The Denver Post reports, Adams judge tosses Colorado gay marriage ban but stays ruling:

EqualAn Adams County District Court judge on Wednesday declared Colorado’s ban on same-sex marriages unconstitutional, but he immediately stayed his ruling.

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The ruling makes Colorado the latest in a string of states that have seen their bans on same-sex marriages tossed out by state and federal judges.

The ruling came as another judge in Boulder County considered a request by Attorney General John Suthers to stop a county clerk from issuing marriage licenses to gay couples.* Last week, attorneys filed a federal lawsuit seeking to challenge Colorado’s gay marriage ban.

Adams County District Court Judge C. Scott Crabtree issued his 49-page ruling (.pdf) Wednesday afternoon, saying he “heartily endorses” a recent ruling by a Denver-based federal appeals court in a similar case.

The Court holds that the Marriage Bans violate plaintiffs’ due process and equal protection guarantees under the Fourteenth Amendments to the U.S. Constitution,” Crabtree said in his ruling.

“The existence of civil unions is further evidence of discrimination against same-sex couples and does not ameliorate the discriminatory effect of the Marriage Bans.”

Crabtree also said: “If civil unions were truly the same as marriages, they would be called marriages and not civil unions. If they were the same, there would be no need for both of them.”

The judge acknowledged that his court would not offer the final word on the subject. The 10th U.S. Circuit Court of Appeals recently tossed out Utah’s similar ban on gay marriage.

“The final chapter of this debate will undoubtedly have to be written either in Denver, Colorado or Washington, D.C.,” the judge wrote. “While the striking down of laws banning same-sex marriages has been progressing at a rapid rate, it will take time for this issue to be finally resolved.”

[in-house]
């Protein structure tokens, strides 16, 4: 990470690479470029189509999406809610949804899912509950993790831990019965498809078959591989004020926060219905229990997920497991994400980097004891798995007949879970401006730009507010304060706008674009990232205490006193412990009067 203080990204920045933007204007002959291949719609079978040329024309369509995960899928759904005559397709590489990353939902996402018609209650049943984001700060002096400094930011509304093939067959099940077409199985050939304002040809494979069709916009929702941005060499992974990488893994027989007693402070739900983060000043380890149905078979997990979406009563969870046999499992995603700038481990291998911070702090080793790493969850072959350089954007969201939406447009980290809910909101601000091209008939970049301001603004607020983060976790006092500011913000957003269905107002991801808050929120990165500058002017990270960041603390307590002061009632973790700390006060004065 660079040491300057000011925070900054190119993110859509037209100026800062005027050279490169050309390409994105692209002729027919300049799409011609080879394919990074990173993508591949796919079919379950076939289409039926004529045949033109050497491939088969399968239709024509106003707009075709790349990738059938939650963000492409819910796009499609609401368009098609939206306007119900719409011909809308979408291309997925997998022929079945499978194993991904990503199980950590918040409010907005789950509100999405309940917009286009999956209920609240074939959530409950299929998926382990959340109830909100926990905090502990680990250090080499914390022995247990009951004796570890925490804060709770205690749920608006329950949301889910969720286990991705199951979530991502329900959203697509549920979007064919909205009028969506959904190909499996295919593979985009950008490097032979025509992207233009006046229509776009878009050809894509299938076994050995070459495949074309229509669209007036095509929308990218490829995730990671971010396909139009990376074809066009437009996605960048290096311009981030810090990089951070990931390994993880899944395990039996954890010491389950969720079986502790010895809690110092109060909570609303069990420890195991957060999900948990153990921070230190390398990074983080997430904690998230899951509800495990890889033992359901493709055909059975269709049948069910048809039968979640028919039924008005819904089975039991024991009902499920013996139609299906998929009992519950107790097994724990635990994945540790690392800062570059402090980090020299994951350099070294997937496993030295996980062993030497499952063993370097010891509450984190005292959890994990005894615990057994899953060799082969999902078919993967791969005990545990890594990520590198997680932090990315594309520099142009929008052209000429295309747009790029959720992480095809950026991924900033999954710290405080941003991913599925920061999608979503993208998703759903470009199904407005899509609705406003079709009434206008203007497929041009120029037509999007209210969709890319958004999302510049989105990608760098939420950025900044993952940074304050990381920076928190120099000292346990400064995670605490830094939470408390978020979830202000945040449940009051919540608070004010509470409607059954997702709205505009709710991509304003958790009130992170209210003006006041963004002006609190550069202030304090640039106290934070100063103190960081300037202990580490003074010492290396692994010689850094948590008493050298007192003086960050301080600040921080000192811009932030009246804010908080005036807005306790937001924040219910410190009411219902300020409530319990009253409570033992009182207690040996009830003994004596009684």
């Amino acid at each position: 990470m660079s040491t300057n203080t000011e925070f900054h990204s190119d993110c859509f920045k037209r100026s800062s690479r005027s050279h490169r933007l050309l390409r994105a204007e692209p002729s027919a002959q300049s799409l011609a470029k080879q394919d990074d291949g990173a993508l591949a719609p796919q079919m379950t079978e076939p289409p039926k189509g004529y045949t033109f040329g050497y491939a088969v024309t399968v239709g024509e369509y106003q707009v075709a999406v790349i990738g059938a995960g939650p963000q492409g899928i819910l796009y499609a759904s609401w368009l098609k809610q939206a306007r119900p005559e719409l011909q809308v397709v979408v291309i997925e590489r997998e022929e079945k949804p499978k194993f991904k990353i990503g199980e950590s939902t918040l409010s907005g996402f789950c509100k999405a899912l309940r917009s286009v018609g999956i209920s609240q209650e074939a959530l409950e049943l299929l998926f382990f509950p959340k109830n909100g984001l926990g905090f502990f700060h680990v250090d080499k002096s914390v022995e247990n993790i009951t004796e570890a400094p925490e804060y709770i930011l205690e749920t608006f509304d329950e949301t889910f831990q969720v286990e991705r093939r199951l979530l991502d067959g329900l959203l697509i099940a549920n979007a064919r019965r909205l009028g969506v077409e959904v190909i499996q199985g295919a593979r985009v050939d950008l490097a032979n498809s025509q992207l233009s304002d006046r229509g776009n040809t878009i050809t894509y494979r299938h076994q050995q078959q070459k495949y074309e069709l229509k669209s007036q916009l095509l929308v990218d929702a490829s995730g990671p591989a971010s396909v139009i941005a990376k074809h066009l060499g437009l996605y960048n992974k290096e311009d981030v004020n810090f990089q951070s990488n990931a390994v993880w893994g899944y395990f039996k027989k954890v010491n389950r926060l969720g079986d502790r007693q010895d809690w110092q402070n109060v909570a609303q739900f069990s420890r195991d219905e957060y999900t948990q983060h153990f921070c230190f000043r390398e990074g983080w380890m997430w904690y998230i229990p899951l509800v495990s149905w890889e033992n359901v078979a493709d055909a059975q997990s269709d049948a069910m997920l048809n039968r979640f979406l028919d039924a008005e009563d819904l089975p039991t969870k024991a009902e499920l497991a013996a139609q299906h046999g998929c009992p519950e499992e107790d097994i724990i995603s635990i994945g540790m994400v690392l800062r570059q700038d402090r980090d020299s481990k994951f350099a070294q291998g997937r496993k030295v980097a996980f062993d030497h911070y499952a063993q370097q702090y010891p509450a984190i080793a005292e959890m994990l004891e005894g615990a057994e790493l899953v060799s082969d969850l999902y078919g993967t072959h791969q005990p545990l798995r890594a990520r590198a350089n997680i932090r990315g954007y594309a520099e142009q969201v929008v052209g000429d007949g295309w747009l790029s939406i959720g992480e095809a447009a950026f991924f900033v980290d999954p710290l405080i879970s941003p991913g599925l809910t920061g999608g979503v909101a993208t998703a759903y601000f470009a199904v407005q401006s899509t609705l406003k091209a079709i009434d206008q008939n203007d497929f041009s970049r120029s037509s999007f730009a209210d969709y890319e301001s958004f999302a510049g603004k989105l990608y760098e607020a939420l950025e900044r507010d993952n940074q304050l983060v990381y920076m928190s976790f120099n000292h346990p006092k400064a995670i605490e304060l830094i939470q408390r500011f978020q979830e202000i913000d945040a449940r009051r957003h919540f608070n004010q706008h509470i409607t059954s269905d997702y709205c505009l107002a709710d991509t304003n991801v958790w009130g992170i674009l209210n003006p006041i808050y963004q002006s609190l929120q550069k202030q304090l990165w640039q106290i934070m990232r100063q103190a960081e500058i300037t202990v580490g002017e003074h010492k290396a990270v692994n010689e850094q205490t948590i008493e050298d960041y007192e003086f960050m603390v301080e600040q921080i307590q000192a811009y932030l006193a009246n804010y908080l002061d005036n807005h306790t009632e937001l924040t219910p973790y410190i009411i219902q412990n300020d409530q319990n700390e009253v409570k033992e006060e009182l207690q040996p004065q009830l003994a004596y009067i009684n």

*  UPDATE: A Boulder, CO, judge has ruled that the county clerk can continue issuing marriage licenses to same-sex couples. The ruling is here. – Denver’s County Clerk is also beginning to issue marriage licenses to same-sex couples. (h/t Equality on Trial).

In other news today, the state of Utah will not seek an en banc hearing of Kitchen v. Herbert before the 10th Circuit Court of Appeals, but will file an appeal directly to the U.S. Supreme Court. Utah appealing gay-marriage case directly to Supreme Court.

In the state of Pennsylvania, where a state court judge struck down that state’s same-sex marriage ban a few weeks ago and the state abandoned any appeal, a local county clerk continued to fight refusing to issue marriage licenses. That county clerk has now lost all avenues of appeal. The Third Circuit Court of Appeals denied PA clerk’s motion to intervene in same-sex marriage case last week, and today, U.S. Supreme Court Justice Alito declines to halt same-sex marriage in Pennsylvania.

UPDATE:
The Seventh Circuit Court of Appeals expedites Indiana same-sex marriage appeal: Briefing will be completed by August 5. The Wisconsin same-sex marriage case heads to Seventh Circuit Court of Appeals: State officials in Wisconsin have filed a notice of appeal in Wolf v. Walker, the federal challenge to the state’s same-sex marriage ban. Since a stay is in effect, same-sex couples in Wisconsin are unable to marry.

UPDATE: In a motion filed by the plaintiffs challenging Wisconsin’s ban, they asked the Seventh Circuit to fast-track their appeal, and to have it heard by the same panel hearing the challenge to Indiana’s ban.

In an order, the Seventh Circuit granted the request. They set the briefing schedule: “Appellant’s brief due on or before 07/23/2014[]. Appellee’s brief due on or before 08/04/2014 [].” The text entry also noted that “argument will be set by separate court order.”

State officials in Indiana are requesting that all Seventh Circuit judges hear their appeal. The Seventh Circuit’s rules note that petitions for en banc are generally disfavored, so it may not be granted; however, if it were, it’s possible that both the Indiana and Wisconsin cases would be heard initially en banc.

h/t Equality on Trial

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